In Plain Words – Redefining Christian Terminology

In Plain Words - Redefining ChristianTerminology In Plain Words – Redefining Christian Terminology

Next time a fellow Christian nods his head in agreement with you over a common Christian term it may surprise you to know that what that person understands of the term may be different to yours. We have been experiencing a gradual dilution of absolutes and the death of plain speech for decades now; don’t be surprised if it gathers pace in these perilous times, in the secular world and in the church.

We are all aware of scripture mangling and truth distortions from modern pulpits but it is the most fundamental Christian terms that are under threat of being redefined. Does this sound too dramatic? Ask an average Christian to give you a basic definition of what the Gospel means and you may just see how biblically illiterate Christianity has become. If that does not convince try and find out how many new words and terms have been introduced into evangelical Christianity in the modern era; there are many. Under closer scrutiny the majority of these are dishonest terms with dishonest meanings. The obvious question is; what do we need all these new terms for? If that still does not convince you try and find out where these new terms are derived from; many of them are influenced by other, non-Christian worldviews and “isms”.

Common honesty and transparency has reached its lowest point in our secular world, this has long spilled over into the church. One would think that the church is a place of refuge, where we have shelter from the world and its political correctness, political terms that few can decipher, the misuse of words like “tolerance” and “discrimination”, and our de-sensitisation to clear thought by all the modern platitudes. You would think that in church we can speak freely without fear of being called “legalistic”, “hypocritical”, “rebellious”, or even a “literalist”…In fact the place where one needs to be the most sober is inside the church. Let me go one step further and warn that where even a single, established Christian term is redefined or where a new one is introduced, you are not far from a rebellious.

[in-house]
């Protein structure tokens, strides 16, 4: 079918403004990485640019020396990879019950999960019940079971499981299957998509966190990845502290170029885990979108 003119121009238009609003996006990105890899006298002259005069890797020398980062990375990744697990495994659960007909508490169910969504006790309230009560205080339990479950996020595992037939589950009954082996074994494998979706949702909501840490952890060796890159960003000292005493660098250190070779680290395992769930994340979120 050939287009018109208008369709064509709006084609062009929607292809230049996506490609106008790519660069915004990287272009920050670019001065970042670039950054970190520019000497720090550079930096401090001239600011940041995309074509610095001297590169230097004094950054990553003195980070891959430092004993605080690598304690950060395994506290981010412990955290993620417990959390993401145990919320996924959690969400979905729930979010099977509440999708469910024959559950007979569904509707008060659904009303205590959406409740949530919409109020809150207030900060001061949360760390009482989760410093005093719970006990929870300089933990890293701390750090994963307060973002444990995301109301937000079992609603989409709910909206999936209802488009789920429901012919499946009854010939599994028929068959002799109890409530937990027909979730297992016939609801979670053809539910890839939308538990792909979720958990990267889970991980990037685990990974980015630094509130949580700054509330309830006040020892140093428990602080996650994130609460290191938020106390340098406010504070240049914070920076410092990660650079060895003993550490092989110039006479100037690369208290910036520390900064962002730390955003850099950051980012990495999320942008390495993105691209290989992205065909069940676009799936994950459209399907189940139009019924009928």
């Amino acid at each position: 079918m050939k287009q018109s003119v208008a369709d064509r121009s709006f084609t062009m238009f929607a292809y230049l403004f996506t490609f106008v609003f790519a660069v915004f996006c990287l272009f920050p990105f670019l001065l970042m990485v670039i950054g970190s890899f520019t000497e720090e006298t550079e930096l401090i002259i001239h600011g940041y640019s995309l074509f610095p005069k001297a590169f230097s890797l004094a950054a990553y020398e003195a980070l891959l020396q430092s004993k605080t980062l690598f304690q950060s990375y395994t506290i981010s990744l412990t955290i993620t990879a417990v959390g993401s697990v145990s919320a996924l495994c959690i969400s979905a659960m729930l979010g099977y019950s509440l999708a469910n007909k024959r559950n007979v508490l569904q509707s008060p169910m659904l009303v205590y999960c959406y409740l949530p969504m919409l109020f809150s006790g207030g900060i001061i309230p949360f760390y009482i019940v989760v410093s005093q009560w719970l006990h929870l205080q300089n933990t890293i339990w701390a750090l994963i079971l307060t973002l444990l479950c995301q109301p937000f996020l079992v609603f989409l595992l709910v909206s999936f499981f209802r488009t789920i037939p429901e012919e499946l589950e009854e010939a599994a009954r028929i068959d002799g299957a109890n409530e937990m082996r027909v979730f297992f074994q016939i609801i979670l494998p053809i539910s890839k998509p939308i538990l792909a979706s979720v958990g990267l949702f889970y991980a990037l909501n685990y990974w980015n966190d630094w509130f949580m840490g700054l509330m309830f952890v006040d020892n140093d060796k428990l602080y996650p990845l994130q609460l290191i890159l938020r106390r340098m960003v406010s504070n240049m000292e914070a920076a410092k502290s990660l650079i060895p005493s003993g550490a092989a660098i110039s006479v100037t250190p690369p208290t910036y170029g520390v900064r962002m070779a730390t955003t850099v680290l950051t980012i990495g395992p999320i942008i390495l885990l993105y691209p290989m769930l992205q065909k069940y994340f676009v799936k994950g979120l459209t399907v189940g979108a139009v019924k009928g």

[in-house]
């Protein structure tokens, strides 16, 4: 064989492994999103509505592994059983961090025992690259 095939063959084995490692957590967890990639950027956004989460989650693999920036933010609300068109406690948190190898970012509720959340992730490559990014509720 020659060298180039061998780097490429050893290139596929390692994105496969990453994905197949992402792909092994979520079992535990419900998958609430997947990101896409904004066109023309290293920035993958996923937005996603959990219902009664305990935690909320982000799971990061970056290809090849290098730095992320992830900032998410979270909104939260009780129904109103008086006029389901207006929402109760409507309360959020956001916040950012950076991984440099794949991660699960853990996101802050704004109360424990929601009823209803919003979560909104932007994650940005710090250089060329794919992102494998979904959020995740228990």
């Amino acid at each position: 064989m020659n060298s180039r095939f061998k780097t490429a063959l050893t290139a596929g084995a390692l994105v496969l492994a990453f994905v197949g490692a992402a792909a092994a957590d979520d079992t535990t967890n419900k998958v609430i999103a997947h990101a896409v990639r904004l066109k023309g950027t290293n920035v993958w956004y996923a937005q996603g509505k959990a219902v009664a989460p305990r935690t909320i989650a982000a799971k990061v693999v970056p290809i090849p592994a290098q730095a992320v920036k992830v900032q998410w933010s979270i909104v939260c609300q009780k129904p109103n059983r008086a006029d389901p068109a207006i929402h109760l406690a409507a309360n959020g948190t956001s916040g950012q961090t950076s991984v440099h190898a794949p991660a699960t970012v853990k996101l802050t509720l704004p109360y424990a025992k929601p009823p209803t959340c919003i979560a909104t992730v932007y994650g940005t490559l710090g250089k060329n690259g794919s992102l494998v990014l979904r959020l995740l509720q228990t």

Try and write about a woman’s role from a biblical standpoint without having someone call you a “sexist” or making a comment about a leader of a different race without being called “racist”. We constantly trod into this barrage of ambiguity with terms like “level the playing field” or “celebrating diversity”. What happened to plain language? What happened to commonly accepted values? No, everything has to be changed; it’s become the modern mantra. People will ultimately get the change they want and the change of language and definitions is nothing more than the fruit of man’s wickedness. It is the consequence of man’s rebellion to God’s statutes.

The more dulled the conscience the more deceitful and twisted the language.

Nowadays the most statistically dangerous place for an unborn child to be in is in the mother’s womb, is it any wonder the ‘safety’ of the church is equally hazardous?  Our language has become so convoluted that the inevitable consequence is that established Christian truths and definitions will be also be casualties. This does not mean we have to become casualties.

Redefining terms has always with us but churches that don’t necessarily belong to any particular movement, cult or sect are not exempt. Standard Christian terms are used but there is a gradual change of meanings to take the sharp edge off of it. Some simple examples of this is calling “adultery” an “affair” or calling “sin” a “mistake”.

I visited a church recently where I had to endure a really, really badly exegesis on a sermon about the “Kingdom of God”, it was fraught with biblical inaccuracies and conjecture. What really startled me was the teacher’s definition of “repentance”. According to him it meant “changing your mind”, that’s it, no more.  And that is where the definition ended.

The Greek translation from the word metanoia mean changing your mind and heart about something, but the whole context that the passage is written in adds weight to the meaning. The classic definition of repentance is probably closer to “Remorse or contrition for past conduct or sin”. By using the whole context – as well as the whole counsel of God – one would draw the same conclusion as the more classic definition. In short, it’s not that the preacher said anything particularly or blatantly wrong, it’s what he didn’t say that destroyed the integrity of the meaning.

For godly sorrow produces repentance leading to salvation, not to be regretted; but the sorrow of the world produces death. (2 Corinthians 7:10)

Well, does this matter? At least he mentioned ‘repentance’ right? No; true, biblical repentance is a prerequisite for salvation – the step before one puts his total trust in the completed work of the cross where Jesus Christ our Lord fully paid for our debt of sin. Only Godly sorrow leads to repentance (it is a gift of God), by diluting the meaning the impact is lost. The Holy Spirit is not at work here, it is man’s wisdom.

We all have sinned against God and have to turn away from our sins and throw ourselves at his mercy.  Anything less is making the forgiveness of sins into an on/off switch. To the unregenerate sinner and hearer ‘changing your mind’ is simply making a decision to accept forgiveness, this is not biblical salvation – it is more like ticking off the YES/NO in the ‘I want this eternal insurance package’.